Bus service throughout the state of Morelos is a mixed bag. There are frequent buses that can get you almost anywhere you want to go, but bus service is generally more chaotic than any other state in Mexico. Even larger cities rarely have a single Central de Autobuses, instead relying on a mish-mash of local company-owned waiting rooms and often nothing but a stop at a gas station or roadside. Service is also pretty poor with few ticket offices, unreserved seats (even on nicer, newer buses), and oversold capacity.

Pullman de Morelos is the largest provider of bus services in Morelos. They serve dozens of cities and towns throughout the state with frequent service on major routes. The service may be miserable, but at least there's lots of it!

See

[edit]

The state has several places to visit. In the city of Cuernavaca is the Palacio de Cortes which is a 16th-century New Spain palace that was the residence of Hernán Cortes and his family. It includes the Cuauhnahuac Regional Museum where objects from the region are exhibited. The Borda Garden is a beautiful house built by the Taxco miner Juan de la Borda, although later it was also inhabited by Maximiliano I of Mexico. There you can see the flora and fauna of the City of Cuernavaca. It also has the Cathedral of Cuernavaca which was the fifth church to be built in New Spain. It was built as a convent, but it was elevated to a Cathedral in the 18th century. The Robert Brady Museum on one side of the Cathedral is a Franciscan temple is where the collector Robert Brady placed his entire art collection.

You can also visit Tlayacapan, a town of pre-Hispanic origin found on the slopes of Tepozteco. It has many small museums that explore the culture of the Chinelos.

Itineraries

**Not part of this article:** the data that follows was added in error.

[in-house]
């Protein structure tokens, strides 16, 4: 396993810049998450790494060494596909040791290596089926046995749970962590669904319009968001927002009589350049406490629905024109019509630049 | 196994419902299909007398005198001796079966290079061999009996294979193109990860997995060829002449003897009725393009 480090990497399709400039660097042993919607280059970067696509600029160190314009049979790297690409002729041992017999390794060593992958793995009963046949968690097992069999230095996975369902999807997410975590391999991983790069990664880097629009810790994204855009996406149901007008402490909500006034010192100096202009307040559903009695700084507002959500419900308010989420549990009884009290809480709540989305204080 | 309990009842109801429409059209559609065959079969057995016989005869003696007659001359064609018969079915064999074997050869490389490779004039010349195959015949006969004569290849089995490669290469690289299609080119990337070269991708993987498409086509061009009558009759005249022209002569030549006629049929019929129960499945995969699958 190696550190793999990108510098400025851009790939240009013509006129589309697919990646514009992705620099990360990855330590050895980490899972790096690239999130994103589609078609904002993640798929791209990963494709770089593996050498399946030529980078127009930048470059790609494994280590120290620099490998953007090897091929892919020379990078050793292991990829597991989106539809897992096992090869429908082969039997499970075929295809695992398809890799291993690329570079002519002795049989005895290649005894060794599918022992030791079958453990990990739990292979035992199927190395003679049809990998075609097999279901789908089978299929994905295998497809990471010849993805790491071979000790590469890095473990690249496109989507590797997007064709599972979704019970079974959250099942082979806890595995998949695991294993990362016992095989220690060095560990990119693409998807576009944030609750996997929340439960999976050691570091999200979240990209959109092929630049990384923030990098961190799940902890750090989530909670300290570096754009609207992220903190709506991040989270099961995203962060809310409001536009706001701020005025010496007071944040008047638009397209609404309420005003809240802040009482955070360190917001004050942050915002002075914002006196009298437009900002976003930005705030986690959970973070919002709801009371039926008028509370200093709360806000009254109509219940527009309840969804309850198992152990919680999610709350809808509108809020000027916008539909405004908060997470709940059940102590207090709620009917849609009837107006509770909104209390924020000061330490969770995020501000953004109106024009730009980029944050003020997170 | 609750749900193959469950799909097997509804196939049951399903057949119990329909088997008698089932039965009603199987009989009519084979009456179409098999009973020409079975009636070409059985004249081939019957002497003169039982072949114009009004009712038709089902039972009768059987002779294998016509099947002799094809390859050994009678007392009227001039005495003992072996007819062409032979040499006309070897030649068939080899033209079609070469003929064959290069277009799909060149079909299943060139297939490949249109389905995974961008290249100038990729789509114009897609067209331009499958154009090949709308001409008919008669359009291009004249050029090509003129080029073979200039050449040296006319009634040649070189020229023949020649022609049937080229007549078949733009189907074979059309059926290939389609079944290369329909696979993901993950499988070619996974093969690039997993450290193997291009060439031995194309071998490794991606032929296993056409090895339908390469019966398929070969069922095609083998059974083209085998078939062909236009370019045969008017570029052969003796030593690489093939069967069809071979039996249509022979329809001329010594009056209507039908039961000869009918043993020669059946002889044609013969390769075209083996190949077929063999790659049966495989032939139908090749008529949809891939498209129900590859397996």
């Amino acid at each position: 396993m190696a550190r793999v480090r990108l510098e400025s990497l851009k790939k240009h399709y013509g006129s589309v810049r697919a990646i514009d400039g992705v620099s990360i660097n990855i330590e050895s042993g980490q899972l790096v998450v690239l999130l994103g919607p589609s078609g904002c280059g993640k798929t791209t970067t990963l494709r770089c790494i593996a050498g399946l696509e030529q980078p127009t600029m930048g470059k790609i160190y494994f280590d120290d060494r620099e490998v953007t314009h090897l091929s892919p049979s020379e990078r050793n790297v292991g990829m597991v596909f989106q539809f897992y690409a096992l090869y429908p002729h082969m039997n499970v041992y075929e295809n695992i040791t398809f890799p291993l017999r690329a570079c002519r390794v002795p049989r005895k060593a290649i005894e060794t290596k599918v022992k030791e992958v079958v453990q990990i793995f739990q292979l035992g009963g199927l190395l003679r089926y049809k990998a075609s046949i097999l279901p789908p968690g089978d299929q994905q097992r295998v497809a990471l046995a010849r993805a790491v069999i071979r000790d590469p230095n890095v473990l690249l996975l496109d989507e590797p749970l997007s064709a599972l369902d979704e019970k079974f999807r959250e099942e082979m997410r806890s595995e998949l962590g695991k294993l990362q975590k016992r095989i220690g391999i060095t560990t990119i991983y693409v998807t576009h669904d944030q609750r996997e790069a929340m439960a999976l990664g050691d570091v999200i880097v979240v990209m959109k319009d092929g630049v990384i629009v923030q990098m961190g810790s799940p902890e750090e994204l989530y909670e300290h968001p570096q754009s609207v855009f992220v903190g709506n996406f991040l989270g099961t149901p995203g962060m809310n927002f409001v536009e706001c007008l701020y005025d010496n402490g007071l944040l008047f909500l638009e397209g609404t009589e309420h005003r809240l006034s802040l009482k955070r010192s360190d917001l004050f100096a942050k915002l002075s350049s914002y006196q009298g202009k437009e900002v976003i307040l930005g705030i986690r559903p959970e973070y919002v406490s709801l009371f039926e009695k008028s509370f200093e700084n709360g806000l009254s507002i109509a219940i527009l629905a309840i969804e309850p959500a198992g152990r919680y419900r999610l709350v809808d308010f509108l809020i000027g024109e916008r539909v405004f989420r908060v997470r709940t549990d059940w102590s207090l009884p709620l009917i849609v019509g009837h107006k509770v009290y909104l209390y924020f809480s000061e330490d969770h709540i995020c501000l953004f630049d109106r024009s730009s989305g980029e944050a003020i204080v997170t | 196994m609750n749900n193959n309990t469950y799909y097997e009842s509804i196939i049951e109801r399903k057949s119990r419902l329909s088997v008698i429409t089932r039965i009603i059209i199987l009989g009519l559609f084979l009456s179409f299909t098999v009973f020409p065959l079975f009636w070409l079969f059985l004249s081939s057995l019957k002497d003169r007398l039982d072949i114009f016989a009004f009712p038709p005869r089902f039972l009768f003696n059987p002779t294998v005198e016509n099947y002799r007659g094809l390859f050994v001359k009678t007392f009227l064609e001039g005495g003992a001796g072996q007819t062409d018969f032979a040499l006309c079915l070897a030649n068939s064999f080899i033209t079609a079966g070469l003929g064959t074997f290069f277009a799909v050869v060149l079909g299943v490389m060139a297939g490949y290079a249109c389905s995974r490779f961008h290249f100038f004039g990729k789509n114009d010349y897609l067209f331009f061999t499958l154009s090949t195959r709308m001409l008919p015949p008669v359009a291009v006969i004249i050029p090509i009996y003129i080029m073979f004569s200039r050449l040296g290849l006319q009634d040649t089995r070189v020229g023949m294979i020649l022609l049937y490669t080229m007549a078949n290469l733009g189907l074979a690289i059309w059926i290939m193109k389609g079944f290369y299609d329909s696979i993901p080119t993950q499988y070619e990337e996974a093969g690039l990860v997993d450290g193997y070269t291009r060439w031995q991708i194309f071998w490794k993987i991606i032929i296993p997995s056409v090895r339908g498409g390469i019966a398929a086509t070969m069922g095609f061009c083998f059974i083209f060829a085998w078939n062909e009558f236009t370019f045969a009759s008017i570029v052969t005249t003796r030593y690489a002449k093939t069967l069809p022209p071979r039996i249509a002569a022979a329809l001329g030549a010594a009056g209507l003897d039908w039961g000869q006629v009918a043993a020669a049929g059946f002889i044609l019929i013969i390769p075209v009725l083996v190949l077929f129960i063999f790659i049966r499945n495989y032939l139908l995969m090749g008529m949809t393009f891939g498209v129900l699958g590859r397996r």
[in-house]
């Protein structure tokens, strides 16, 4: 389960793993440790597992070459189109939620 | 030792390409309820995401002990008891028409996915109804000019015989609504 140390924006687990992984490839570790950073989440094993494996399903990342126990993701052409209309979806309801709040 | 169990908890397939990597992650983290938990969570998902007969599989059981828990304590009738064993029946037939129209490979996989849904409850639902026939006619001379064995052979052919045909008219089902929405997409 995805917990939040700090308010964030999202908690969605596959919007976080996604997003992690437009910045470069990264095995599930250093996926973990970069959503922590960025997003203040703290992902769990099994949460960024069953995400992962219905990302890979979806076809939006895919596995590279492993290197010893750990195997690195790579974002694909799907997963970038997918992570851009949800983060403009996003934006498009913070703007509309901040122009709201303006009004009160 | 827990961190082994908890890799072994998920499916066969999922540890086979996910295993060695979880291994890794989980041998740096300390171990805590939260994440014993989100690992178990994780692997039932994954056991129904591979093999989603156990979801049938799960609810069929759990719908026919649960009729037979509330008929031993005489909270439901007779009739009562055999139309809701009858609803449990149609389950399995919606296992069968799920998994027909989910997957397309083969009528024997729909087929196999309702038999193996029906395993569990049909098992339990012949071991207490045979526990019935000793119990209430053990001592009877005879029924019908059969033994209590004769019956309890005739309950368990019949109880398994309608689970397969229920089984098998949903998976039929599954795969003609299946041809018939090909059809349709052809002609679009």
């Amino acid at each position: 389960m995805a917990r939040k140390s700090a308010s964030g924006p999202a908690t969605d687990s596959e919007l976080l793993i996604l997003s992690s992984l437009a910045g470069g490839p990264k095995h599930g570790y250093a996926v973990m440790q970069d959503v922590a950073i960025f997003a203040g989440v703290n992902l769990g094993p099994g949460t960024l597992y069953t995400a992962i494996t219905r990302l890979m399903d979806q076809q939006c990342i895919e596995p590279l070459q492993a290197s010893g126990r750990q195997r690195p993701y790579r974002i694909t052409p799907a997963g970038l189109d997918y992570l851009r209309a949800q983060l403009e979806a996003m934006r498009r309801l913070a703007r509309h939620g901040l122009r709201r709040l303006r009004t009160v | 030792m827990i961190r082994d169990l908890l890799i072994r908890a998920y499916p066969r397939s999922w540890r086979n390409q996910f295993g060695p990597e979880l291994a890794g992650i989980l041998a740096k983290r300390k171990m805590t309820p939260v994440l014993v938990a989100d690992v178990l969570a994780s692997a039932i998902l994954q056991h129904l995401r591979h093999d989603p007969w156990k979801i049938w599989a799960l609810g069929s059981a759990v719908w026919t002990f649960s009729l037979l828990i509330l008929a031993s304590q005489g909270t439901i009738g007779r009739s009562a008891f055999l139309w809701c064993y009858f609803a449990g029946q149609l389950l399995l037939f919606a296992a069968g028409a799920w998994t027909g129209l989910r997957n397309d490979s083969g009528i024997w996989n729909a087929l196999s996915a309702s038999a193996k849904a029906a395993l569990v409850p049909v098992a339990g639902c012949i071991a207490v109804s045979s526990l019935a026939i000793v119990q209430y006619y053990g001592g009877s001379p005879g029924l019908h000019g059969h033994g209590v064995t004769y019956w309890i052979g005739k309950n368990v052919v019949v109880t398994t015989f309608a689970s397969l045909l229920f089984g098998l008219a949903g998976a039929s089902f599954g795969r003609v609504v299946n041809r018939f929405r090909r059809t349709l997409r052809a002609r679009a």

[edit]
  • Ruta de los Conventos del Popocatépetl — A challenging week long bicycle tour visiting the earliest 16th-century monasteries on the slopes of Popocatépetl. Along the way you‘ll cross two national parks, an active volcano, and more historical sites than any reasonable person would ever want to visit.

Do

[edit]

Morelos gets more rain than most of Mexico and has a lot of natural springs, rivers, and streams. It is known for its variety of waterparks and spas, particularly in Oaxtepec and Jojutla.

Eat

[edit]

Although each town has different dishes to offer, some of the culinary experiences that are representative of Morelos are Tacos acorazados, cecina from Yecapixtla, Morelos-style green pipián, and artisan ice cream from Tepoztlán.

Drink

[edit]

Travelers who enjoy tequila and mezcal may want to seek out a spirit called avila that is made in the small town of Jonacatepec. The marketers behind the "concept" seem to have missed the fact that mezcal isn't dependent on the type of agave, so the so-called "new type of spirit" is actually just another mezcal, albeit made with only blue agave. Still worth giving it a try if you see it around, but compare it to mezcals from Oaxaca and see whether you find the premium price charged for avila is actually justified by what you taste.

Stay safe

[edit]

Morelos has historically been one of the safest states in Mexico, but an increase in gang activity from 2019 onward have made headlines and increased violent crime rates in Cuernavaca and in a number of smaller towns and rural areas. Most tourist areas remain safe though and travelers are not the targets of gangs. Petty theft and muggings can be an issue and it is wise to not travel with valuables and leave your passport and credit cards locked in your hotel safe. There is safety in numbers so avoid walking alone in unfamiliar areas, particularly at night. Overall, Morelos can be an enjoyable destination for the careful traveler.

Go next

[edit]
This region travel guide to Morelos is a usable article. It gives a good overview of the region, its sights, and how to get in, as well as links to the main destinations, whose articles are similarly well developed. An adventurous person could use this article, but please feel free to improve it by editing the page.